So the price of sending jobs overseas and driving to the bottom to find cheap goods at major retail outlets costs nearly a million Chinese citizens their lives each year.  This little brutal detail, cut from the World Bank report, is just the beginning.  The report details a nation in trouble because it is moving ever deeper into a soup of dangerous chemicals.  In short, China is turning itself into a giant Love Canal of pollution.
According to the World Bank report, or at least the parts the communist government could not censor, China is now the largest source of Sulfur Dioxide (SO2) emissions in the world.  The winds may blow softly in Beijing but the wind carries itself around the globe.  The dangerous air pollution levels in China are shared globally with the rest of the world, including the United States.
The facts about Chinese pollution are compounded by the financial short-sighted nature of the one ruling party.  China has access to massive amounts of U.S. cash, having exceeded a $200 billion dollars trade imbalance last year.  China has nearly a trillion dollars of U.S. treasury bonds. 
However, instead of cleaning up their own back yards, the Chinese government has seen fit to spend billions on new military hardware, and a gigantic military space program.
Such simple things like fresh water are in short supply.  In China, nearly 30 percent of the population lack basic sanitary facilities.  One study cited by the World Bank report noted the lack of basic sanitation was beyond critical.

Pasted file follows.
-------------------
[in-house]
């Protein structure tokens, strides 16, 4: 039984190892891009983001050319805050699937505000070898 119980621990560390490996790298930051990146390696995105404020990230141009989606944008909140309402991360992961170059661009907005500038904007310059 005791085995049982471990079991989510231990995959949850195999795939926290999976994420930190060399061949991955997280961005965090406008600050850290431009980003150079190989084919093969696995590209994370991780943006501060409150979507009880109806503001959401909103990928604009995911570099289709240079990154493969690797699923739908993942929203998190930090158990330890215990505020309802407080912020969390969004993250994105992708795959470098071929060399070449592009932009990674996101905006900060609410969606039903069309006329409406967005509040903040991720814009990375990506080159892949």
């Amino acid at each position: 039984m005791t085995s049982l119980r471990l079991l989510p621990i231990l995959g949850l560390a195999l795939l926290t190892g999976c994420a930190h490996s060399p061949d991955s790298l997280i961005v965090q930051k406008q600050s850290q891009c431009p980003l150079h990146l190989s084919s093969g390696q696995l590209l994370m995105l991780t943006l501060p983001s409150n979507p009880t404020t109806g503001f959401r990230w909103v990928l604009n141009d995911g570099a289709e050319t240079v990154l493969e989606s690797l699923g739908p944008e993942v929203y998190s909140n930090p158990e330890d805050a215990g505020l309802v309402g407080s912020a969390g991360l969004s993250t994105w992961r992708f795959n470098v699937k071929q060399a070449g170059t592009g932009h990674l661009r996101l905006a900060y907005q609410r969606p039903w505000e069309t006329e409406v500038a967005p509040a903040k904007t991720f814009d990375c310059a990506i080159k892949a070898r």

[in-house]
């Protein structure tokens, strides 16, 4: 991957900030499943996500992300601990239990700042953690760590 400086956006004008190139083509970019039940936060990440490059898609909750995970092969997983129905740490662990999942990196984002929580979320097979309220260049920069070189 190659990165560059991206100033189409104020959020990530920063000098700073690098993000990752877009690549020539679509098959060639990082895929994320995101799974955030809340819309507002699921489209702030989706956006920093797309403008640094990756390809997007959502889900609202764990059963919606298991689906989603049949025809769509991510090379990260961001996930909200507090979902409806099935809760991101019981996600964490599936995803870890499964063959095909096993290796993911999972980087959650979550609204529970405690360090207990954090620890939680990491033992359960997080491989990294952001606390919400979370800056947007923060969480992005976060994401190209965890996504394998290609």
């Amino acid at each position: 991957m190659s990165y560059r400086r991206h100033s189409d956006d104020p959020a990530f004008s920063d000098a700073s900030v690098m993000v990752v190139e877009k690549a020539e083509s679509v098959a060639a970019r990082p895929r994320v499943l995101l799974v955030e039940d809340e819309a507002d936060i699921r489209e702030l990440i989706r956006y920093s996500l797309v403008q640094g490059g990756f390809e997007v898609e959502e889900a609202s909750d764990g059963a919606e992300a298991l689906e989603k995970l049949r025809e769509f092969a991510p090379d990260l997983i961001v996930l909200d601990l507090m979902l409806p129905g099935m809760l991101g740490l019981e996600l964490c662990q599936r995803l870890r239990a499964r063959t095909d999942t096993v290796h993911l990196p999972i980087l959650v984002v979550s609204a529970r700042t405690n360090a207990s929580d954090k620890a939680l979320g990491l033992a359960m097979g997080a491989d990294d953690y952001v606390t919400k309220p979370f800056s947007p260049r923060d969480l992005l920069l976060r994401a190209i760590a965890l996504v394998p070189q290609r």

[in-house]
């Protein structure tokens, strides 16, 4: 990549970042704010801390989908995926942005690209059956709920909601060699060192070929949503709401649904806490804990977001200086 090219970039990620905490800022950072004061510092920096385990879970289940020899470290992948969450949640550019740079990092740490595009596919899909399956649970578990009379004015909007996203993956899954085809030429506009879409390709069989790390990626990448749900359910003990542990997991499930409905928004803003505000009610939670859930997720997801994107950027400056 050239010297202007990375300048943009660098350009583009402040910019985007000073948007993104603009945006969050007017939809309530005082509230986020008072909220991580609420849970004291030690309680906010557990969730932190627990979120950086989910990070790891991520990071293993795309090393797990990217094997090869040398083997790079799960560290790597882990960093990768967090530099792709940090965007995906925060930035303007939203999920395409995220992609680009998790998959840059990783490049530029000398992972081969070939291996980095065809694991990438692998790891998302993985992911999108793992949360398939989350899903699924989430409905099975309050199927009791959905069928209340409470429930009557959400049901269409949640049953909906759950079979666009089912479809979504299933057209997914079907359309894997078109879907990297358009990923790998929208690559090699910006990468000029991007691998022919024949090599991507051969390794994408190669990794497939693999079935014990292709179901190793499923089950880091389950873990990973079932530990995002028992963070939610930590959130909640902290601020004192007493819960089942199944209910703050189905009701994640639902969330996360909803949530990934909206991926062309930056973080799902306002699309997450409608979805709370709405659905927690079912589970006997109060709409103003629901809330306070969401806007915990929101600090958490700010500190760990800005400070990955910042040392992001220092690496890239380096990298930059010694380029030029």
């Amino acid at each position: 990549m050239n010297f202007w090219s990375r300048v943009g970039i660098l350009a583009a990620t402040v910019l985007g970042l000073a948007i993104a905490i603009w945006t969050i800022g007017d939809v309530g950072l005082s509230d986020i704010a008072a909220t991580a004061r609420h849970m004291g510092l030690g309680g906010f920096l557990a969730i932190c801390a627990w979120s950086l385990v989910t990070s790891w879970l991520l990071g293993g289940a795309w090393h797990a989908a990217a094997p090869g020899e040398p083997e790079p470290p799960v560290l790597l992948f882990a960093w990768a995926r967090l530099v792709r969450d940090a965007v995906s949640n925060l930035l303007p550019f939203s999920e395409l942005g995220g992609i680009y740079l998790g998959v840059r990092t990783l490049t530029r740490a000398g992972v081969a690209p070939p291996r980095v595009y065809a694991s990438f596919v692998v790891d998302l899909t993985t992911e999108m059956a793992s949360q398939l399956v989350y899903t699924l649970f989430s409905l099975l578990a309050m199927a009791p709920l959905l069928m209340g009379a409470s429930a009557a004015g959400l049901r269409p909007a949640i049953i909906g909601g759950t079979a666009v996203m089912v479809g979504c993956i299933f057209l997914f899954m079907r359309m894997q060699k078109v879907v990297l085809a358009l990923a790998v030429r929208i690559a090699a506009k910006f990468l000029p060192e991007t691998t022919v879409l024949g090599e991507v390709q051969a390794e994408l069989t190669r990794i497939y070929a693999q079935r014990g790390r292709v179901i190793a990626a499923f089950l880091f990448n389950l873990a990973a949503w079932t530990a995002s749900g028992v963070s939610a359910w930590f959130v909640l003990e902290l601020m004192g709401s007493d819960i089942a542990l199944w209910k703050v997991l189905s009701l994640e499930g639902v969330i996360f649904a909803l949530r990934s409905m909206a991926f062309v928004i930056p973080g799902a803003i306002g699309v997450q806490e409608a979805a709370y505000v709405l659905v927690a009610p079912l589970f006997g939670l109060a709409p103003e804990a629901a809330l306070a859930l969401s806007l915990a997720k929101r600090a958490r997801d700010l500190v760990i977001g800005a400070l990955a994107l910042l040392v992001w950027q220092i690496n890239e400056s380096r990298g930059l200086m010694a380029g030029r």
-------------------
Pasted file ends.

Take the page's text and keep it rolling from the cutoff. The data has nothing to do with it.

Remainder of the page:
“Nearly one-fifth of the surveyed population did not have access to safe sanitation and hence relied on defecation in the open,” states the report.
The bottom line is pretty clear.  While Beijing buys fancy jet-fighters from Russia and pumps billions into nuclear tipped missiles, 400 million Chinese citizens have no bathrooms short of going outside or dumping the classic chamber pot.
“Two-thirds of the rural population is without piped water, which contributes to diarrhea disease and cancers of the digestive system…  In the period between 2001 and 2005, on average about 54 percent of the seven main rivers in China contained water deemed unsafe for human consumption…  Some 300–500 million people in rural areas do not have access to piped water and are exposed to severe health risks related to polluted drinking water,” noted the World Bank report.